Matthew Barney : Nicole Katz


Mathew Barney's version Cremaster Cycle
Ritzy Cinema in South London, November 2002

In his monumental cycle of five films, video artist/renaissance man Matthew Barney takes reality and deliberately, masterfully and endlessly creatively abstracts it. The films, made over the last deacde, and in which Barney himself performs, were shot out of sequence - 4, 1, 5, 2, 3 - and it is unclear if they are intended to be viewed in any particular order. As Barney says, "the stories themselves are somewhat interchangeable" On Sunday November 3, at the Ritzy Cinema in South London, all five films were shown in numerical sequence. I attended this mega-marathon - from 2pm till 11pm - and although I confess to still being mystified as to the artist's intentions, I was nevertheless enthralled from start to finish; for Barney's visual eye is sharp, seductive and, above all, original.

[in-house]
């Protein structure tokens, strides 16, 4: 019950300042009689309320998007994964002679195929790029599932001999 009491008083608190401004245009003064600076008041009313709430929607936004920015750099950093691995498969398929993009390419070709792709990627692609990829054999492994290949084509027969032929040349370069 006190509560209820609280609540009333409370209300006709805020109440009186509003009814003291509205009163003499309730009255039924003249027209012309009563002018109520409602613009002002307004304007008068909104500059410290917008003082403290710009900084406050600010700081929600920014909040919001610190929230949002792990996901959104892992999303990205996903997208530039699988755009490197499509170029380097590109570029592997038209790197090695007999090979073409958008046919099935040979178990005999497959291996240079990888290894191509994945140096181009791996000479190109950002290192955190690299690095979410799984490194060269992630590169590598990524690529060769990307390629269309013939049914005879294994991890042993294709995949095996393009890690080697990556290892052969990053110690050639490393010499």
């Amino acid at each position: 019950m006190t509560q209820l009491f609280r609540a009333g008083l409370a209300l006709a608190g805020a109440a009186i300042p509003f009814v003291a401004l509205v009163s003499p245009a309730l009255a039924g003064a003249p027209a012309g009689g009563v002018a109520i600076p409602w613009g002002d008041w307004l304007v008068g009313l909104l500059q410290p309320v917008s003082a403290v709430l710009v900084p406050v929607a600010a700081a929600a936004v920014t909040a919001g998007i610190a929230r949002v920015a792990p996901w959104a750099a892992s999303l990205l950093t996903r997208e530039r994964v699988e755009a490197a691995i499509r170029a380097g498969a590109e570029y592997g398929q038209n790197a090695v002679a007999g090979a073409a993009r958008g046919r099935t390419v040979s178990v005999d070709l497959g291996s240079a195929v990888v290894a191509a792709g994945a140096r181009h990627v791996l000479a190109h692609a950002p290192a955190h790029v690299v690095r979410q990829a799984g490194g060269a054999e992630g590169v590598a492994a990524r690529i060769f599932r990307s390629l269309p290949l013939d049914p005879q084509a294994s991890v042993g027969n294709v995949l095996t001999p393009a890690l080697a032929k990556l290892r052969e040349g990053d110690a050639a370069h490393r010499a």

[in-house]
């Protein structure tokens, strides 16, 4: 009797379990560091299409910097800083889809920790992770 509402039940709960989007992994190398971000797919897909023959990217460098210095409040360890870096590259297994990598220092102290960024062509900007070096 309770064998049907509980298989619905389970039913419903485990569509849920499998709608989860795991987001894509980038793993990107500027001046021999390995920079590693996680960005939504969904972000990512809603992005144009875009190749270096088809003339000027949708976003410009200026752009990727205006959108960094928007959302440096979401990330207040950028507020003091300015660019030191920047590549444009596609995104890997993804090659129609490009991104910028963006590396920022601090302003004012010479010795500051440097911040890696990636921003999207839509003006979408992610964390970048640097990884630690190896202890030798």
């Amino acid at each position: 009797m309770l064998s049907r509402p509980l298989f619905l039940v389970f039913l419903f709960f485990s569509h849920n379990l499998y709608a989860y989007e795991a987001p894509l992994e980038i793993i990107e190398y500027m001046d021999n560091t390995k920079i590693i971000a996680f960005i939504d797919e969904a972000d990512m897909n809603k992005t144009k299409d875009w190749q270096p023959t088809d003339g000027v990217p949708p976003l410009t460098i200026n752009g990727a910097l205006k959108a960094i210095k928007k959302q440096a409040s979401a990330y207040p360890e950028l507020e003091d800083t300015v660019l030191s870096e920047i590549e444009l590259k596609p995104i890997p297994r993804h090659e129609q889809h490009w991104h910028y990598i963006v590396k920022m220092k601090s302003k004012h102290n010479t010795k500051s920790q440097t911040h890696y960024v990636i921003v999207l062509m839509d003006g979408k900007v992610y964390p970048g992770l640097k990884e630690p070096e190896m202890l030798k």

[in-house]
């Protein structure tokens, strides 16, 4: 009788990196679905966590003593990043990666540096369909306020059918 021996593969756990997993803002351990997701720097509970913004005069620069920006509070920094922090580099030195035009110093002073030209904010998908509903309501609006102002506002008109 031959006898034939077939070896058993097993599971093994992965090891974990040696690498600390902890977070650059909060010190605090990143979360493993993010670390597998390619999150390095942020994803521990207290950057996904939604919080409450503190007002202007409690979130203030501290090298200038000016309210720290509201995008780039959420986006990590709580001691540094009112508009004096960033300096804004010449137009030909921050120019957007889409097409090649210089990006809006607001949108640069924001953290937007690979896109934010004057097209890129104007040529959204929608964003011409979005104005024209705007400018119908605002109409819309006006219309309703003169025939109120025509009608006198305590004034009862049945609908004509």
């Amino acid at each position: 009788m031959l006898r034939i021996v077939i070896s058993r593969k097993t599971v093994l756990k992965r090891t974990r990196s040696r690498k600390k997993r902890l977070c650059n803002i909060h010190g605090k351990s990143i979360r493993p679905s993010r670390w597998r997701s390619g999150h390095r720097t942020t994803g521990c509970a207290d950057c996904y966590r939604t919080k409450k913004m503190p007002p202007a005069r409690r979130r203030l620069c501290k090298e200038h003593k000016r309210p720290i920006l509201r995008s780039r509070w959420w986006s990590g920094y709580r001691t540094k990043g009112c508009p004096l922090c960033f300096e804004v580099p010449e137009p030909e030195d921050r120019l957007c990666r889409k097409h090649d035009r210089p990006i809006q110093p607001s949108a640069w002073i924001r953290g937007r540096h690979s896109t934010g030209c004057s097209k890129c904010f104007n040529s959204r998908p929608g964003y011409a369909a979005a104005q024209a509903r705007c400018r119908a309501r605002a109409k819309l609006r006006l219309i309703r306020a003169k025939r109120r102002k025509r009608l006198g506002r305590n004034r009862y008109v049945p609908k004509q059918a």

In the first offering, Cremaster 4, all of the elements are present which will be repeated, redrawn and recast in the subsequent films. It was shot in 1994 in the Isle of Man and is part sports tv (motor car racing), part musical theatre (tap dancing) and part sci-fi (a post humanoid crawls through a maze of vaseline, but more on that later). What is true of his first film seems to be true of them all. They are all self-enclosed systems of aesthetics that reference themselves over and over again. They are like a new language and as such are taught by repetition. And like all language, its origins can only partially be explained. The environment is highly stylized and tightly controlled. Baroque is a word that has often been used to describe Barney's work and it is perhaps fitting, with its excesses, elaborate interiors and detailed costuming. Satyrs, nymphs and mythical partially human figures tap dance, sing, scale interiors, race cars and perform creepy operations in
environments that are abstracted enough from reality to transport and detach.